The University of Alabama at Birmingham Comprehensive Cancer Center has received a $2.5 million grant from the National Cancer Institute as a National Clinical Trial Network Lead Academic Participating Site.
After a competitive peer-review application process, the UAB Cancer Center was selected as one of 30 cancer centers in the nation, and one of only five in the Southeast.
The five-year grant, which awards $497,800 annually, allows the Cancer Center to be part of NCIâ€™s primary infrastructure to conduct state-of-the-art cancer treatment and advanced imaging clinical trials, especially large, definitive multi-institutional trials evaluating new cancer therapies and related clinical approaches for both adult and pediatric patients.
â€śWith this grant, we are now able to open up our clinical trials across a nationwide network,â€ť said Edward Partridge, M.D., director of the UAB Comprehensive Cancer Center. â€śWe are thrilled to have the opportunity to provide patients access to treatment options that they might not otherwise have.â€ť
There are currently more than 180 cancer-related clinical trials at UAB exploring a wide array of therapies, diagnostics and preventive options. Clinical trials test new treatments in people with cancer with the goal of finding better ways to treat cancer. If a new treatment proves effective in a study, it may become a new standard treatment. Many of todayâ€™s most effective standard treatments are based on previous study results, including treatments for breast, colon, rectal and childhood cancers.
|There are currently more than 180 cancer-related clinical trials at UAB exploring a wide array of therapies, diagnostics and preventive options. Clinical trials test new treatments in people with cancer with the goal of finding better ways to treat cancer. If a new treatment proves effective in a study, it may become a new standard treatment.|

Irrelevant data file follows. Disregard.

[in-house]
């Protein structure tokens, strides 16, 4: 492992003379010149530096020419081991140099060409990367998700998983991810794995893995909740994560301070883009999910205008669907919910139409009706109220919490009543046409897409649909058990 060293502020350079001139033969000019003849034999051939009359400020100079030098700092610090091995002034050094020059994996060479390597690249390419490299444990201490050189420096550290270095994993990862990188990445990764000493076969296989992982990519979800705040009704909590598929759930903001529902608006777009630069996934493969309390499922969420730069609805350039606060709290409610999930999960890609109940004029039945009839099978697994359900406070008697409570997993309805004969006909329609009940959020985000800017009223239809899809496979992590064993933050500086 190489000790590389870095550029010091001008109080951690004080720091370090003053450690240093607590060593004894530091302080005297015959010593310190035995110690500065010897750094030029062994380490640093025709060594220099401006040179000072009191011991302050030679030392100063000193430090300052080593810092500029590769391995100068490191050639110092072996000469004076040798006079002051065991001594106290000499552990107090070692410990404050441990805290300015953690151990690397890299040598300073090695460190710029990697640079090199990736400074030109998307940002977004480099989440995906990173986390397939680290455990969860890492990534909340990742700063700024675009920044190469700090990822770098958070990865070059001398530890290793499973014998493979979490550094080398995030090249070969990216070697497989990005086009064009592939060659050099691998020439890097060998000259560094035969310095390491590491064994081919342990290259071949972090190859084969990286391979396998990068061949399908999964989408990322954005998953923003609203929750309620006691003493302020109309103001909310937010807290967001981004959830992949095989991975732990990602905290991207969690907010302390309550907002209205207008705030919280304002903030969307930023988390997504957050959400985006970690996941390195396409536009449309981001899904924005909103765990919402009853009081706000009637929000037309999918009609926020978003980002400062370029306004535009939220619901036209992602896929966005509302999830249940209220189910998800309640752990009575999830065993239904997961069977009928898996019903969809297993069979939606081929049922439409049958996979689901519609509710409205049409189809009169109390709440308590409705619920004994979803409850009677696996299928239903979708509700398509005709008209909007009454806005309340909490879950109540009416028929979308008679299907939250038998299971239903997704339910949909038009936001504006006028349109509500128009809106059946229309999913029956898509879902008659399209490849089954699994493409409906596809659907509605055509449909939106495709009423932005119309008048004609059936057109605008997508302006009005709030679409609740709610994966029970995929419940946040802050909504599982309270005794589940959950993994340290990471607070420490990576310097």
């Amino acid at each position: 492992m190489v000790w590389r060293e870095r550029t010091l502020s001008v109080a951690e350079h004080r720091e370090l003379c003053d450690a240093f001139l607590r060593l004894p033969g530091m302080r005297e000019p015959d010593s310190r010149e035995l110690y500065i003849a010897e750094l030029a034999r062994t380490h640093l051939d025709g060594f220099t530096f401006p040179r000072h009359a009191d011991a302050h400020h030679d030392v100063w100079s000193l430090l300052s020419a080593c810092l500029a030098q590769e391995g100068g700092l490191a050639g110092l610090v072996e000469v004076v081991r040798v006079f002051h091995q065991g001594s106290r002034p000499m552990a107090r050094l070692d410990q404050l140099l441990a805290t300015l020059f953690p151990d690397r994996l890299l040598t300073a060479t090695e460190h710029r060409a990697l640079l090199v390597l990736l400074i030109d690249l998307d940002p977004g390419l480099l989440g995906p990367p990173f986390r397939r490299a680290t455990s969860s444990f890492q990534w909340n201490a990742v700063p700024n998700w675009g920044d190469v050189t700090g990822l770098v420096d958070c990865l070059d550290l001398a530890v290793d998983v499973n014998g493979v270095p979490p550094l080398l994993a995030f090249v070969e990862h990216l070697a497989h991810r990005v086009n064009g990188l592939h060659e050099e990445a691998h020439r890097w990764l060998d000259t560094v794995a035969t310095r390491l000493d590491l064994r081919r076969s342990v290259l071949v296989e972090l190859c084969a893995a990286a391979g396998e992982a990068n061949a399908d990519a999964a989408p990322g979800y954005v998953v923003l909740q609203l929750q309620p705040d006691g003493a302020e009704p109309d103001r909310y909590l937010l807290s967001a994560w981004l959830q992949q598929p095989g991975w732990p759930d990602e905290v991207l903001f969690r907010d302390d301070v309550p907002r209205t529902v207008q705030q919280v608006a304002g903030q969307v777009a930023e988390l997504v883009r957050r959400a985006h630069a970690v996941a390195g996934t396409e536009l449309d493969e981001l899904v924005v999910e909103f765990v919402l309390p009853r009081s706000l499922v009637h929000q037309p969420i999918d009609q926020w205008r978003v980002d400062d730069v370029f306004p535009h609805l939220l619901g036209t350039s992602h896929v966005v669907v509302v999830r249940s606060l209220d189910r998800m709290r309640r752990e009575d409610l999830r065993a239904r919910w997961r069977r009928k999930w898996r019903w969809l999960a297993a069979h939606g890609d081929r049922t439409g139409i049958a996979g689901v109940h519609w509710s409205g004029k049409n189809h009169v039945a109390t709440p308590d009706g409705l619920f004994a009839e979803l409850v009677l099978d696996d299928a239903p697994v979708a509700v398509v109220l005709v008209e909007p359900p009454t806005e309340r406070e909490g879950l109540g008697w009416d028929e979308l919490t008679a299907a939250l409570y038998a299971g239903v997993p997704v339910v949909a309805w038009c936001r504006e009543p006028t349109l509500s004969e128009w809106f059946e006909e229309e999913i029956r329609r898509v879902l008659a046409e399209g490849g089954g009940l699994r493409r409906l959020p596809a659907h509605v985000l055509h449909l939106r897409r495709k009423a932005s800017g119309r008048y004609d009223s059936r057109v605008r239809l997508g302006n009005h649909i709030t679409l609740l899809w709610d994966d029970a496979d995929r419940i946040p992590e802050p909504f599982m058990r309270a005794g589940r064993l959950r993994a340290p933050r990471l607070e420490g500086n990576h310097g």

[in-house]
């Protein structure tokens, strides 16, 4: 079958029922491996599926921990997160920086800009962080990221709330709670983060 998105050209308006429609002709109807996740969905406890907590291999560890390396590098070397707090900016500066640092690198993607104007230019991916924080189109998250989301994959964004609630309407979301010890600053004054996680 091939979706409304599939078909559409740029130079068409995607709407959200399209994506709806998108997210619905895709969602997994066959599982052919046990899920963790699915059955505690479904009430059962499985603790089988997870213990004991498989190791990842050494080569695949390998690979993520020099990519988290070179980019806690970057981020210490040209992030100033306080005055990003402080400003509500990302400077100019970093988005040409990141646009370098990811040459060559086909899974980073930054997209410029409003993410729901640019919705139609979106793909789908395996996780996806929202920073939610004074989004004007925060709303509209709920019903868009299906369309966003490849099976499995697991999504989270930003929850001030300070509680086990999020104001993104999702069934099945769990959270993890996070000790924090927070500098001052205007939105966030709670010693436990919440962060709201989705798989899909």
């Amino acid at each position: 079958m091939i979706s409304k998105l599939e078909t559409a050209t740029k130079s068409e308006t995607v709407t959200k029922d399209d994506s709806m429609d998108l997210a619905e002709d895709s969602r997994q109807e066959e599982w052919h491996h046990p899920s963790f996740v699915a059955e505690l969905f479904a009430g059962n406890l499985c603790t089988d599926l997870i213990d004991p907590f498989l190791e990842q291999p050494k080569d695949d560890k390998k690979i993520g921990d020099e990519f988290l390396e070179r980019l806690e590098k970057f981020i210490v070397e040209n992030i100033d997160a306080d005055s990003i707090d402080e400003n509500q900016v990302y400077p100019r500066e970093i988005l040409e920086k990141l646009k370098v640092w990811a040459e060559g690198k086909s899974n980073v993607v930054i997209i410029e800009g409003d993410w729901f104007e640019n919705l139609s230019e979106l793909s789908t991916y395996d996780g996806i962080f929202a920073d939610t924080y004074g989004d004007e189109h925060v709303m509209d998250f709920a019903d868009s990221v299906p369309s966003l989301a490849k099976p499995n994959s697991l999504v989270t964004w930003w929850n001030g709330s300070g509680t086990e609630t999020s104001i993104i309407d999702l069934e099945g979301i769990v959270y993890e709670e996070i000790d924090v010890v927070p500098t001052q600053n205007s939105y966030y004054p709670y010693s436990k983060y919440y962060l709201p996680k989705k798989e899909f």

Previously, clinical trials were sometimes seen as a last resort for people who had no other treatment choices. Today, however, many cancer patients often choose to receive their first treatment in a clinical trial. Because of this type of progress made through clinical trials, many people treated for cancer are now living longer.
Several UAB faculty from a variety of departments helped bring the NCTN grant to fruition, including principal investigator Ronald Alvarez, M.D., director of the Division of Gynecologic Oncology.
â€śThis multifaceted approach maintains the Cancer Centerâ€™s connections with the national cancer research community while fostering the development of translational research linked to UABâ€™s scientific resources,â€ť Alvarez said.
Co-principal investigators include physicians Jennifer De Los Santos, Warner Huh, Harry Erba, Desiree Morgan, Carla Falkson and Andres Forero.
â€śThis project reflects the collaborative nature of the UAB Cancer Center, involving hematology and oncology, radiation oncology, gynecologic oncology, and radiology, all working together for the greater good, and on an even broader level than previously possible,â€ť Alvarez said.